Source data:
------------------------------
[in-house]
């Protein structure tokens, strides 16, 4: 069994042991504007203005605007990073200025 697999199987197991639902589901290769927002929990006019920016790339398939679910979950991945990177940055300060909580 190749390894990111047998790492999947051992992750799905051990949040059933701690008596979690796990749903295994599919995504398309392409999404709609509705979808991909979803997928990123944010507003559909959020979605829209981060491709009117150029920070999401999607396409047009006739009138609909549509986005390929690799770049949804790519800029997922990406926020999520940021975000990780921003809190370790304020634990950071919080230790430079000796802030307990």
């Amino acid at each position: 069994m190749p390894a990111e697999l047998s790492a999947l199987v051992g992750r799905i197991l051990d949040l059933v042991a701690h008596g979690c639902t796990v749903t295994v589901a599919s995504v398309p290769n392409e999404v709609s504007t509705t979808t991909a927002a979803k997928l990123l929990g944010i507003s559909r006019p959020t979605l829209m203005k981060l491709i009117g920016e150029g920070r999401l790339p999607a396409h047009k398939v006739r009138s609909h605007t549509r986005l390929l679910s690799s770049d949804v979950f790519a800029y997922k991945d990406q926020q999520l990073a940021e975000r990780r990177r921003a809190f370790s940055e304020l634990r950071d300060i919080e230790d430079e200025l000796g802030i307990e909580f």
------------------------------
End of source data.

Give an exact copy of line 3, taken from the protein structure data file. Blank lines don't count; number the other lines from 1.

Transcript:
């Amino acid at each position: 069994m190749p390894a990111e697999l047998s790492a999947l199987v051992g992750r799905i197991l051990d949040l059933v042991a701690h008596g979690c639902t796990v749903t295994v589901a599919s995504v398309p290769n392409e999404v709609s504007t509705t979808t991909a927002a979803k997928l990123l929990g944010i507003s559909r006019p959020t979605l829209m203005k981060l491709i009117g920016e150029g920070r999401l790339p999607a396409h047009k398939v006739r009138s609909h605007t549509r986005l390929l679910s690799s770049d949804v979950f790519a800029y997922k991945d990406q926020q999520l990073a940021e975000r990780r990177r921003a809190f370790s940055e304020l634990r950071d300060i919080e230790d430079e200025l000796g802030i307990e909580f």